How to setup users on linux with ssh and sftp access but only access thier home folders.
Ssh is a great way to access a Linux system. But I never liked the idea that a user could see other parts of the file system (folder names and file names) even though they couldn't view or change actual files provided thier permissions were correct. Chroot lets you tie a user a folder but it's complex because you have to create a self contained environment with the base files,base commands and libraries. A script named make_chroot_jail.sh written by Wolfgang Fuschlberger. Go to his web page www.fuschlberger.net to get it. It takes all the pain out of this as you just pass it a username and it creates the user, sets permission and creates the whole environment.
# make_chroot_jail.sh user2
And when you no longer need that user, it's easy to get rid of them. Just the standard userdel does everything needed.
# userdel -r user2
But somewhere along the line it stopped working with Debian. I figured how to fix it and make a patch you can apply to the original makechrootjail.sh to get a version that works with Debian 8 (aka Jessie). A word of warning, this has only been tested on the i386 version. On a 64-bit system the libraries are in a different place. In theory this will work as I looked up the folders for them and put them in the script too.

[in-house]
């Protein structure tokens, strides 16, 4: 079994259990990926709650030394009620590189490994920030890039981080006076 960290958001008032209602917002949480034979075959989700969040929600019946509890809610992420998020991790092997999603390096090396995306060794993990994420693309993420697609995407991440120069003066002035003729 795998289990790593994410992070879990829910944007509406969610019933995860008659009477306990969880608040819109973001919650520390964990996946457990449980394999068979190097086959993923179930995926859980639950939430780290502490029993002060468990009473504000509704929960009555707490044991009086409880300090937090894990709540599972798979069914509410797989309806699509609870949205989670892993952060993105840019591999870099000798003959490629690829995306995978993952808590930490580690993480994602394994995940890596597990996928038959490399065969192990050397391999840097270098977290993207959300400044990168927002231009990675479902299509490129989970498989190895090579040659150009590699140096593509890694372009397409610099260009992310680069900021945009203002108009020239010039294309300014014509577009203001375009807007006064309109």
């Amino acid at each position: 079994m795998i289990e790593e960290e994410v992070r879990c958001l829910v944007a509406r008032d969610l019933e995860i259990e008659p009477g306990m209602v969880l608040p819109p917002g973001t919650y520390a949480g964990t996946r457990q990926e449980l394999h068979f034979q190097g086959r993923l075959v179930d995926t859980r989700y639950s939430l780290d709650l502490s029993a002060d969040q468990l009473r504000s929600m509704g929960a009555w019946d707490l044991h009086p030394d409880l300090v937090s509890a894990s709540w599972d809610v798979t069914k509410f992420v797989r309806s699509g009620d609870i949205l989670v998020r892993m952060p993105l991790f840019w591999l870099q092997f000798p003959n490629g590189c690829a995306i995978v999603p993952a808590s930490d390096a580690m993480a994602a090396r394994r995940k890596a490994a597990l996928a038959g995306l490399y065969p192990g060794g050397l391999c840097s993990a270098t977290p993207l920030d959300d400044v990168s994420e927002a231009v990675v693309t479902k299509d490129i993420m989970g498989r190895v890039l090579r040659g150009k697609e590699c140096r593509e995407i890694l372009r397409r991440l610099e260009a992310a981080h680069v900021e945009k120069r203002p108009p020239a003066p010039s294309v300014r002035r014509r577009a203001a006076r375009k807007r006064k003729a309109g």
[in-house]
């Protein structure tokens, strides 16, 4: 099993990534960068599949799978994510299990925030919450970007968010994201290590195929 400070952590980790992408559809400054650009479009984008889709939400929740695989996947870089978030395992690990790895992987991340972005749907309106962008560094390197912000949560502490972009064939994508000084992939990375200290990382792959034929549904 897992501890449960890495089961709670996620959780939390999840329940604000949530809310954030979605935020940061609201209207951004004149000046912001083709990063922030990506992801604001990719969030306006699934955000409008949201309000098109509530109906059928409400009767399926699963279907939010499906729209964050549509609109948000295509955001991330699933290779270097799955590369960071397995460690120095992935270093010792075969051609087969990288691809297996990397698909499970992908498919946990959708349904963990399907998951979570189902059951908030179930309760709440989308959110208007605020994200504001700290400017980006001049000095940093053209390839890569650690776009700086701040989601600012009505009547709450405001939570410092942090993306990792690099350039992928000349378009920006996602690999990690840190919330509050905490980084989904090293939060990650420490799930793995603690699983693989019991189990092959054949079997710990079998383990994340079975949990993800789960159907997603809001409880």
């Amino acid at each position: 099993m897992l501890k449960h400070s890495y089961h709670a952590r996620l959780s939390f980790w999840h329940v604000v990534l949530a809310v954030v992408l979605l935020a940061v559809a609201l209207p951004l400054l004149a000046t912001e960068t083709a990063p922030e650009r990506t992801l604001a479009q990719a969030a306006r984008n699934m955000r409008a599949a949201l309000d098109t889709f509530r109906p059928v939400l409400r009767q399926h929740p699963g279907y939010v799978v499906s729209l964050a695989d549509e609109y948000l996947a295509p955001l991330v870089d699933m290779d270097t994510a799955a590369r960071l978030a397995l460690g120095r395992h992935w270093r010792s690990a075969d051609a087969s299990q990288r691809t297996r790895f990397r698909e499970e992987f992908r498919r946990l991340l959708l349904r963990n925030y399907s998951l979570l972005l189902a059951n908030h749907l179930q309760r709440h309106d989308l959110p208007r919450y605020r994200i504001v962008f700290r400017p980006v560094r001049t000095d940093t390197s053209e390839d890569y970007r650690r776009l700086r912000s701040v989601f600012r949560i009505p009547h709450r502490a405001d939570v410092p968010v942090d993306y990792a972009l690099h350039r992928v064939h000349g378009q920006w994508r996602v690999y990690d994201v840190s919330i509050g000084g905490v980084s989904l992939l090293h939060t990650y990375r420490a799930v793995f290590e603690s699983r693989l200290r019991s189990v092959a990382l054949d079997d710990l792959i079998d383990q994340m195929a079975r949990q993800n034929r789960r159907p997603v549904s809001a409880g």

So download the patch make_chroot_jail_jessie.patch and apply it. Note that this is meant to be applied to the RELEASE 2008-04-26 version.
# patch -i make_chroot_jail_jessie.patch -o make_chroot_jail_jessie.sh
# chmod 777 make_chroot_jail_jessie.sh
If you don't want to apply the patch yourself, here is the patched version.
It works exactly the same as before.
# make_chroot_jail_jessie.sh user2
For the curious, here is what I changed: